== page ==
Reviewed by Howard Pattow

November of 1972 saw the release of Notebook, The Partridge Family's seventh album. Less bubblegum flavored than previous efforts, Notebook had the distinction of being the first Partridge Family album to feature no photo or artist's representation of the characters of the show. The album's cover, simulating a piece of notebook paper (including a 3-hole punch), had a stripped-down look which could be seen as indicative of the record's content. The music on Notebook was more adult-contemporary than Shopping Bag. In fact, this album could almost be considered a companion piece to Sound Magazine. The familiar harpsichord, which became known as the staple sound of The Partridge Family, is seldom heard on Notebook. Instead, the arrangements are lean, the keyboard parts mainly played on pianos and organs, and the acoustic guitar is given more emphasis. Let's examine the songs.

Side One begins with Friend and a Lover, written by Wes Farrell, Danny Janssen and Bobby Hart. The song starts with a fuzzy lead guitar lick, which carries us into the "na-na" vocal parts. This is a flat out rocker, reminiscent of Lay It On The Line from the Up To Date album. It is one of the strongest Partridge songs ever released and features a very simple arrangement. There is some very primal piano playing courtesy of Mike Melvoin, who really hammers those ivories. We shift gears a bit with Walking In the Rain, a more familiar sounding tune. Writer's credits go to Barry Mann, Phil Spector and Cynthia Weil. John Bahler's background vocal arrangement complements David Cassidy's performance perfectly. Hal Blaine turns the song around at the end with a tasty lick, bringing us back into the final choruses.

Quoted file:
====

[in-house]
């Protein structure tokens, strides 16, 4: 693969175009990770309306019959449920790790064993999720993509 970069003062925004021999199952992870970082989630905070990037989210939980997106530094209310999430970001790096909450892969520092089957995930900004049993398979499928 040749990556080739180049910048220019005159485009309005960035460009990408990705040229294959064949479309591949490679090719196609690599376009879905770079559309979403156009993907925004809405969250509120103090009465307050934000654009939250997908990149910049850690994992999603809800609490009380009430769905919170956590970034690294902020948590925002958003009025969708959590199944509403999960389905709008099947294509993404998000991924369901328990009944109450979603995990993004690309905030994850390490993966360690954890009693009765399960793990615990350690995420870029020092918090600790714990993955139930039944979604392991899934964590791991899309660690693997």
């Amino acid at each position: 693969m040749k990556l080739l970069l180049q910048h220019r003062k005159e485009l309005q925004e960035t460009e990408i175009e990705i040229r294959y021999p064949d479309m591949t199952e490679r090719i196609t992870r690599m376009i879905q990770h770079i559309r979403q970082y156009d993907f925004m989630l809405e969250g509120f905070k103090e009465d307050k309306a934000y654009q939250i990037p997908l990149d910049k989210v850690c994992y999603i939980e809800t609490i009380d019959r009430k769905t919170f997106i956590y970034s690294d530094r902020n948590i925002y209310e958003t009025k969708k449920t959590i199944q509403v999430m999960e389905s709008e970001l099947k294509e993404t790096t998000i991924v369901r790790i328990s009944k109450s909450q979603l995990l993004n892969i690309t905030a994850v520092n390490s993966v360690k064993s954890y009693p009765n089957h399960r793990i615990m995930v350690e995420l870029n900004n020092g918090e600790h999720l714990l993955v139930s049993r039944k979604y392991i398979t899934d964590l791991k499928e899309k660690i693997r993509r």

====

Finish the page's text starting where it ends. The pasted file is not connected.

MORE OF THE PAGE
Next up is Take Good Care of Her, a sensitive tune by Danny Janssen and Bobby Hart. A clean electric guitar, with just a touch of vibrato, introduces the song along with tender background vocals. The production here is tentative and airy. The musicians really hold back in the first verse, helping to create the mood of the song. When the chorus hits, however, the energy is restored with horn lines and clever rhythm. The music thus far on Notebook could be considered adult-contemporary, at least for the era. The carnivalesque approach that we know and love from the earlier albums seems to be missing. Fortunately, the album's next cut provides us with some desperately needed candy to counter the sacharrine that we've been receiving up to this point.

Together We're Better is a bonafide Partridge Family classic in every sense of the word. It is fondly remembered from Episode 52 with Season Hubley. The organ riff that opens the song conjures up visions of merry-go-rounds and amusement parks (the song was also featured in Episode 66 with Mary Ann Mobley). Written by Tony Romeo, Together We're Better is a melodic feast, with clever chord inversions and progressions. The song features wonderful orchestration and deliciously intricate background vocals. Anyone questioning the technique or ability that went into creating the music for The Partridge Family is challenged to listen to this song and decipher its anatomy. You'll be surprised to find how complex the arrangements are. If there is ever another "best of" or "greatest hits" package of Partridge tunes released, this song should definitely be among the selections.

Looking Through The Eyes of Love, written by Barry Mann and Cynthia Weil, takes us back to the mood originally set by the album's first few tracks. The verses, as in Take Good Care of Her, are delicate, and it is in the choruses that the song comes alive. An excellent example of pop dynamics, Looking Through The Eyes of Love features very melodic harmonies, solid bass work, and some signature Cassidy vocal stylings. Just listen to the way he sings "eyes of loo-ove" and "looks at mee-eeeeuhh". Classic.